- Business and Employment
The possible impact of a poor customer design process on customer relationships and requirements
When a client requests a product for a company to design and manufacture for them, the company’s designer needs to communicate with the client to ensure that they know what is being requested, make suggestions, and generally make a successful product to be put on the market for selling. When designing a product for a specified target audience within the public rather than for a singular person or business, the company needs to be able to complete the project with perhaps less communication to guide them, and so more attention may need to be paid to the design process. The design process has a huge impact on the final outcome, and hence plays an important role in whether the product is a success on the market or not. It is therefore vital that – to increase the chances of succession – the requirements for the target audience are taken into account.
The design process usually starts with some research and some form of a design brief. During these stages, the company may use surveys and questionnaires to communicate with members of the targeted audience to understand what would make them want to buy a product, and what they would want it to be able to do. There are two different categories to take into account when identifying the customer’s needs: articulated and latent needs. Articulated needs include the most important factors that the product must meet, whereas latent needs are features that the customer may not realise they could need until they actually have that option in front of them. For example if you were to design a kettle, the imperative needs would be features such as making the product so that it boils water to 100°C and being able to see how much water is in the kettle, whereas latent needs would include features like having a cordless product and making the body of the kettle change colour when it has boiled. The company would also have to think about who their target audience actually is to get the most succession out of the product. For example, if the iPhone was targeted at elderly people, chances are the product wouldn’t have sold very well since that’s not what that particular group of people are interested in. Choosing the right target audience can therefore be the difference between succession and failure for a product.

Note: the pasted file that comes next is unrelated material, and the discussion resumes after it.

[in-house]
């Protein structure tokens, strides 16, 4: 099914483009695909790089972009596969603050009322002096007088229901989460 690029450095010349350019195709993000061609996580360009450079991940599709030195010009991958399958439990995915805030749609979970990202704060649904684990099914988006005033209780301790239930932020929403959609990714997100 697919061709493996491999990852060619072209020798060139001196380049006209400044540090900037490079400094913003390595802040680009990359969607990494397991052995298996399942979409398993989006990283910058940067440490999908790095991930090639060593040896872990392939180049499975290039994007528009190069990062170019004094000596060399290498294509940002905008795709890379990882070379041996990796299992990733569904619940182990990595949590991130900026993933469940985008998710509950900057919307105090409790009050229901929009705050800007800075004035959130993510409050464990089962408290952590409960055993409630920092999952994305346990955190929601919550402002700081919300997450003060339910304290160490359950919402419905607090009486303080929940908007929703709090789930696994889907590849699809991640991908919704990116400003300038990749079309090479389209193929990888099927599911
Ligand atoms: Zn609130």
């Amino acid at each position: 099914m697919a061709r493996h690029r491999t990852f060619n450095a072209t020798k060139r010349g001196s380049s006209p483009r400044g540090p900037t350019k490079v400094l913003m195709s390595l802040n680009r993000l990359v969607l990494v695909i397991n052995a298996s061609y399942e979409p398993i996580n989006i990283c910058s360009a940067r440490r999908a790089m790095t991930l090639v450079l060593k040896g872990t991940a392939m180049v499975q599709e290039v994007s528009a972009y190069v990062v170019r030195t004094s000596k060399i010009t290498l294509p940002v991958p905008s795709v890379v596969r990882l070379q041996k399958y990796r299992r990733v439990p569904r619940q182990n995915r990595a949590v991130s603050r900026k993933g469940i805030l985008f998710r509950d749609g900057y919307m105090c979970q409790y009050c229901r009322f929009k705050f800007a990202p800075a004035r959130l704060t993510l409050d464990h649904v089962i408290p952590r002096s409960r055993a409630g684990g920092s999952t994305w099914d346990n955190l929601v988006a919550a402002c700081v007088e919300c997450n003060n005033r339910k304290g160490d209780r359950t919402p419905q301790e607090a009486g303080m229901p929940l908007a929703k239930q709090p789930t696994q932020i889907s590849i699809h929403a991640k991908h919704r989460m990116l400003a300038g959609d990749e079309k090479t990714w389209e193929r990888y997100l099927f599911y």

One of – if not the – most important parts of the design process is the technical specification. A technical specification contains all the specific robust details that the product must conform to, and can therefore be used as a guide for when the product is being designed and manufactured. It can help the company get a better idea and understanding of what the customer wants of the product, and the concepts included are sorted in order of importance using a robust ranking system so that it is clear what notions are more essential for the product to become a success. Without a technical specification, or all the required information, the outcome would not meet the specific needs and demands of the target audience, and would therefore affect the product’s succession.
In the hierarchy of concepts which a product needs to conform to, regulations and standards are of the upmost importance, the main one being British Standards. British Standards are the legislation that all products need to meet to be allowed to be sold in the UK. This protects the customer by ensuring that the product meets expectations and is safe to use before it is put on the market to be sold. Products that meet British Standards will have the BS kite on either the packaging, the product itself, or both. If a product does not conform to British Standards, it will not be considered to be safe for the public, and therefore couldn’t be sold in the UK.
Without these stages in the design process, it would be highly unlikely for the product to meet the target audience’s requirements, and therefore wouldn’t be successful. This could affect a company’s succession in future products, as the audience would be sceptical due to its previous ‘failures’ in products, therefore affecting the relationship with customers as a result.